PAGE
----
Please, blog, may I have some more?
   

July 9th at 4pm marks the exact time I’m certain Prospector Ralph’s mind will explode with excitement. That feeling of pure elation can only be achieved in one scenario. Watching the game’s budding talents in the 2017 Futures Game – streaming on MLB.com – after spending countless hours researching and following prospects of this caliber (From the Razzball family and its incredible base of readers, we sincerely thank you for your work Ralph!). Well, maybe there are a few other scenarios. According to BuzzFeed there are 42 others where this pure form of joy and satisfaction arises. They include unraveling knittingcrunching leaves, and breaking the yolk. Aside from the fact that I’m certain breaking the yolk is a sexual innuendo for something completely different, we live in a truly sad world if these things make people as happy as Ralph on Futures Game Sunday.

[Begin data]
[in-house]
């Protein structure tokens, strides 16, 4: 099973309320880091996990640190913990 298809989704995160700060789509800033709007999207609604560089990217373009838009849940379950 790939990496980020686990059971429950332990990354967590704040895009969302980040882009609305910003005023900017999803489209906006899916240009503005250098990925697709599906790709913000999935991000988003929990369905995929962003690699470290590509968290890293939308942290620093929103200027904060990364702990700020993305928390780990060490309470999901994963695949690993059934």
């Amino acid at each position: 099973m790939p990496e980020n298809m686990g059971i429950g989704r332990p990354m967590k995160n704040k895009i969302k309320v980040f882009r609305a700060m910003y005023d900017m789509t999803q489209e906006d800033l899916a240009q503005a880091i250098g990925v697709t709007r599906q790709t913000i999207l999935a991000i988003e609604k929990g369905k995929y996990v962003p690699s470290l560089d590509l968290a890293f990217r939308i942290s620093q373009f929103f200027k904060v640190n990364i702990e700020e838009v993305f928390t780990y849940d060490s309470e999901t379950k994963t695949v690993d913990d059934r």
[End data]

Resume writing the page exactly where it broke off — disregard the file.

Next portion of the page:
Please, blog, may I have some more?
   

That’s right, we’re pushing well beyond the 100 threshold this year, and pushing it all the way to 200. I for one am excited, but that might just be the speedball of cocaine, redbull, meth, and the behind the counter cough syrup. I’m seeing the words and their auras, man. No jokes, this is all from a vision, an immaculate epiphany I was led to by a culturally appropriated wise character of some sort. Really, I just wanted to get into a whole bunch more prospects I didn’t get a chance to talk about. If you didn’t catch it, last week I dropped my Top 100, this is a continuation of that going from 101 – 200 with full writeups and statlines for each. Hopefully you get caught up on few off the radar names, brush up on some old ones, and get your prospecty fill for the All-Star Break. It’s the Top 200 Fantasy Baseball Prospects!